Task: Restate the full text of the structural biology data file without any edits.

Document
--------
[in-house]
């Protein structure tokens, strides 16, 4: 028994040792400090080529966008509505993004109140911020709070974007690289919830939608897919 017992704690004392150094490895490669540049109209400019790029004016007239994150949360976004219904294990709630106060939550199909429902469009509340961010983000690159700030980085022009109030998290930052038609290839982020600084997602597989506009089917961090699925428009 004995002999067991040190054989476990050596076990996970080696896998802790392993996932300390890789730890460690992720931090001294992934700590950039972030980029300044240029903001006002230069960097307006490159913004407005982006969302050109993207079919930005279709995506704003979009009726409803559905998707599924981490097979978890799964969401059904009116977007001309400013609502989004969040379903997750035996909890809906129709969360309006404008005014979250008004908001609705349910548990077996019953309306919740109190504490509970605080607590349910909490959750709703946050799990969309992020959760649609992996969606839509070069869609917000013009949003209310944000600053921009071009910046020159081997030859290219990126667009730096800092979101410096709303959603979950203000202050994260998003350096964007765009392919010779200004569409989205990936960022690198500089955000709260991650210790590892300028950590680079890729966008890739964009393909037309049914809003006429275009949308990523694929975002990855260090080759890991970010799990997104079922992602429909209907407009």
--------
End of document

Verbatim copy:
[in-house]
């Protein structure tokens, strides 16, 4: 028994040792400090080529966008509505993004109140911020709070974007690289919830939608897919 017992704690004392150094490895490669540049109209400019790029004016007239994150949360976004219904294990709630106060939550199909429902469009509340961010983000690159700030980085022009109030998290930052038609290839982020600084997602597989506009089917961090699925428009 004995002999067991040190054989476990050596076990996970080696896998802790392993996932300390890789730890460690992720931090001294992934700590950039972030980029300044240029903001006002230069960097307006490159913004407005982006969302050109993207079919930005279709995506704003979009009726409803559905998707599924981490097979978890799964969401059904009116977007001309400013609502989004969040379903997750035996909890809906129709969360309006404008005014979250008004908001609705349910548990077996019953309306919740109190504490509970605080607590349910909490959750709703946050799990969309992020959760649609992996969606839509070069869609917000013009949003209310944000600053921009071009910046020159081997030859290219990126667009730096800092979101410096709303959603979950203000202050994260998003350096964007765009392919010779200004569409989205990936960022690198500089955000709260991650210790590892300028950590680079890729966008890739964009393909037309049914809003006429275009949308990523694929975002990855260090080759890991970010799990997104079922992602429909209907407009």